Every year Punxsutawney Phil is held up on Groundhog Day to provide a forecast for what the rest of winter might be like. The equivalent in the Initial Teacher Education world is the first release of the UCAS UTT applicant statistics and sadly it looks like it could be a long winter!
Nationally applications (all states) are considerably down from 81,540 in 2014/15 to 62,900 in 2015/16 – this is a significant drop particularly when considering that last years figures at this stage were considered very poor and which led to significant under recruitment.
As always figures can be read in lots of ways and 62,000 high quality unique applicants are better than 81,000 poor applications (recognising that each applicant now has up to three applications). However the reality is whichever way you read these figures they do look bad.
To make matters significantly worse we also have a situation where we have an over allocation of places to providers which ultimately means bad news. The reason for this is that whilst many providers felt a temporary warm glow knowing that they had been allocated places for 2015/16 the reality is it looks highly unlikely these places can be filled. As such applicants are being spread thinly across an expanding market of provision.
As a consequence we have an oversupply of provision and undersupply of applicants leading ‘supply and demand disequilibrium’ forcing increased competition amongst providers. Some in government may consider this as good news!
It is important to also note that the introduction of student fees, multiple applications for applicants and the expansion of the market have all been part of a government marketised strategy for initial teacher education. This may be good news for consumers (as in trainee teachers) in the short term but the reality is that a system, which aims to maintain quality and coherence, is being squeezed in the wrong way. As a consequence the outlook for many providers is looking bleak and it is already becoming apparent that provision in certain subjects in parts of the country and slowly disappearing as they are no longer financially viable to run.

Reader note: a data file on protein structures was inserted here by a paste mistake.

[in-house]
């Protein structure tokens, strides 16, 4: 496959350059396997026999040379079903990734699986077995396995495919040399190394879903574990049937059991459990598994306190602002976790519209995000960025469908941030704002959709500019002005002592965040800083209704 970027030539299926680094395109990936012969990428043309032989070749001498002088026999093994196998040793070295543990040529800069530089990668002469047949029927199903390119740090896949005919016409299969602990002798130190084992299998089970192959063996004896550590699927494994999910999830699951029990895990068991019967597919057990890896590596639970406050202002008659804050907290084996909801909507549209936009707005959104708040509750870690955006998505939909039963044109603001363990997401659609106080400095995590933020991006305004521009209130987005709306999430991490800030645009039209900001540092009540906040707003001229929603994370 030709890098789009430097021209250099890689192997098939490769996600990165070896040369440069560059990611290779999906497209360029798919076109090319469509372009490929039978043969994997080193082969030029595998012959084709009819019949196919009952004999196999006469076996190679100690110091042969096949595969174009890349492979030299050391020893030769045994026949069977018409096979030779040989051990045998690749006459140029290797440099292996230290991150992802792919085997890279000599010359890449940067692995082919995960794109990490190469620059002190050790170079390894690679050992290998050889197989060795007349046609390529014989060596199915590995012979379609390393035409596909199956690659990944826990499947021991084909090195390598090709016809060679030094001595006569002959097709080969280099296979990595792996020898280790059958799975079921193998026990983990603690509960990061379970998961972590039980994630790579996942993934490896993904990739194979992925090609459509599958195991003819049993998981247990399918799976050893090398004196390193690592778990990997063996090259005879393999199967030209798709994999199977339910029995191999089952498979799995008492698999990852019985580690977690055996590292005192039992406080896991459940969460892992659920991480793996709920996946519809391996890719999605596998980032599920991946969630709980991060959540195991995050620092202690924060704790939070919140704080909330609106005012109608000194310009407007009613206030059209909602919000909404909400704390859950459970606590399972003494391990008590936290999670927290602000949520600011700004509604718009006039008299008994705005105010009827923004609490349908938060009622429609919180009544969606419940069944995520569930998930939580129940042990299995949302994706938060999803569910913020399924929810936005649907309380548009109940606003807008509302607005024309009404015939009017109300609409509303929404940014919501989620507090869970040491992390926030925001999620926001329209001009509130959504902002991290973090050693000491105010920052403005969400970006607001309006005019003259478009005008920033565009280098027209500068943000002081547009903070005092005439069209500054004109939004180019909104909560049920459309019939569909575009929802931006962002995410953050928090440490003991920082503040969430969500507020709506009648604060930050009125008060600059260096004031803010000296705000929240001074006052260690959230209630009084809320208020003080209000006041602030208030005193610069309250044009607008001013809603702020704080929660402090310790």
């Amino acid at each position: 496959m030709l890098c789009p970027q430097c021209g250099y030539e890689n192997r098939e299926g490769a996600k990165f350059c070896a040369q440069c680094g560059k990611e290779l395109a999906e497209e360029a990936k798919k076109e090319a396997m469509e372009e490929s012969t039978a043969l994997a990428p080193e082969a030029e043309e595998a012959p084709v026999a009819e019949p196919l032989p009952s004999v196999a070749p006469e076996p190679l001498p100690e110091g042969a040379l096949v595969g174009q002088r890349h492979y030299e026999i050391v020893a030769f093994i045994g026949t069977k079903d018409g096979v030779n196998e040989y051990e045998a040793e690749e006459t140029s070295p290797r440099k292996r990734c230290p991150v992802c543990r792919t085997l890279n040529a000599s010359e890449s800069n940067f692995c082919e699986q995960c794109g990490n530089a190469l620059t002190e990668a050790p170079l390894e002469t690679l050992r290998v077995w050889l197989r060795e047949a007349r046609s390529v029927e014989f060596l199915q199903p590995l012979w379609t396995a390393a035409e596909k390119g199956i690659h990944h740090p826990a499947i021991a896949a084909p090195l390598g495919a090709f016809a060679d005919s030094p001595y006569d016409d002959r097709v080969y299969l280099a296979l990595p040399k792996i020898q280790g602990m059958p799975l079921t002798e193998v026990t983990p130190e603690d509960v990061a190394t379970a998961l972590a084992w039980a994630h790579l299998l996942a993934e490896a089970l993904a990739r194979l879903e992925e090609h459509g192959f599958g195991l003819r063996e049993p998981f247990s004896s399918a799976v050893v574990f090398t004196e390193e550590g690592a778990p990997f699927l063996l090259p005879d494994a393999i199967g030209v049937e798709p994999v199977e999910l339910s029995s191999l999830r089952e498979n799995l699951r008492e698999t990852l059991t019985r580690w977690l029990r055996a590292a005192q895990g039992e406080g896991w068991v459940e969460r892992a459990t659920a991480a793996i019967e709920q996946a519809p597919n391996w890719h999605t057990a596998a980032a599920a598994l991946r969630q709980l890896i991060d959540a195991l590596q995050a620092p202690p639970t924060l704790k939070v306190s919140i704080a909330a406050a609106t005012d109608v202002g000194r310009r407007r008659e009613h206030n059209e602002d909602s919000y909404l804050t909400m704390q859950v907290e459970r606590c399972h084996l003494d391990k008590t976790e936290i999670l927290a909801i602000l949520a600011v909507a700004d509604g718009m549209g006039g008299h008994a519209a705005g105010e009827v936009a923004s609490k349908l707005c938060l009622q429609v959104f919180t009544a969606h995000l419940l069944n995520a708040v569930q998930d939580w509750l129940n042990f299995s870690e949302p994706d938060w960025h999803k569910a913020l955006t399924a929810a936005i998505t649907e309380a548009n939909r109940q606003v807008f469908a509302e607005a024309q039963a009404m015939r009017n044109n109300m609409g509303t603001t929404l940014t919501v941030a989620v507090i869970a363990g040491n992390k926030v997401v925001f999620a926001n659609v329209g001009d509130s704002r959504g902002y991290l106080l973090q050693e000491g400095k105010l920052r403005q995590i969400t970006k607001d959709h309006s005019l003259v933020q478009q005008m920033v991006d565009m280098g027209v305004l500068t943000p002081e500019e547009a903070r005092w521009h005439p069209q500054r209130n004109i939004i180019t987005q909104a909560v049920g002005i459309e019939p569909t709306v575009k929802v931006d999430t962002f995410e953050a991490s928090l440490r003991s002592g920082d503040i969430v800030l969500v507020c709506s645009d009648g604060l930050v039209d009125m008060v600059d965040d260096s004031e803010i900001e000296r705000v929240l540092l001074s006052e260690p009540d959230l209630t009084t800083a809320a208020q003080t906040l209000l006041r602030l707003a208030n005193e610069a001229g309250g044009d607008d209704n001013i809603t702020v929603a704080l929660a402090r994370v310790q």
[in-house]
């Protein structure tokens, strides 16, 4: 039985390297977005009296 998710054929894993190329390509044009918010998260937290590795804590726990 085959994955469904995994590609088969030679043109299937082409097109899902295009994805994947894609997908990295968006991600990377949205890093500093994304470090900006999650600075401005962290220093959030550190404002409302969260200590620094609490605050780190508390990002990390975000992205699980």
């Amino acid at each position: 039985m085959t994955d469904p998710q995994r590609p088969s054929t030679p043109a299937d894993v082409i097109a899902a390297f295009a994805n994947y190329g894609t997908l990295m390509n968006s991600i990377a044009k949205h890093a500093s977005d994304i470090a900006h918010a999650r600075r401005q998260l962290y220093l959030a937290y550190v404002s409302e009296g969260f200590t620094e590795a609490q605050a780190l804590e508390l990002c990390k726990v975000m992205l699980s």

So with what appears to be an inevitable teacher recruitment crisis what (or will) can the government do?
It would seem higher bursaries are no longer the answer – as it would appear they can’t go any higher for some subjects as the idea of trainee teachers having to take a pay cut to start their teaching career is already a bizarre entry into the profession.
The removal of fees altogether may be one way to incentivise applicants and given my previous post (managing teacher supply) this may also be one way of managing the distribution of new teachers to the most needy schools.
Alternatively, and sadly I can see this already happening, in a ‘school led’ system you simply pass the problem on to schools whilst with some sleight of hand the government backs away from the problem leaving schools with the dilemma. The government has already repealed responsibility in this area ‘so hey, it is your problem now and by the way, you do know you don’t need qualified teachers!’
Ultimately there are no winners in the emerging teacher supply crisis (but plenty of losers) and whilst there is always the hope (which isn’t a strategy) that applications may increase the reality is it could be a long and challenging recruitment period for many providers and for some it may not be sustainable.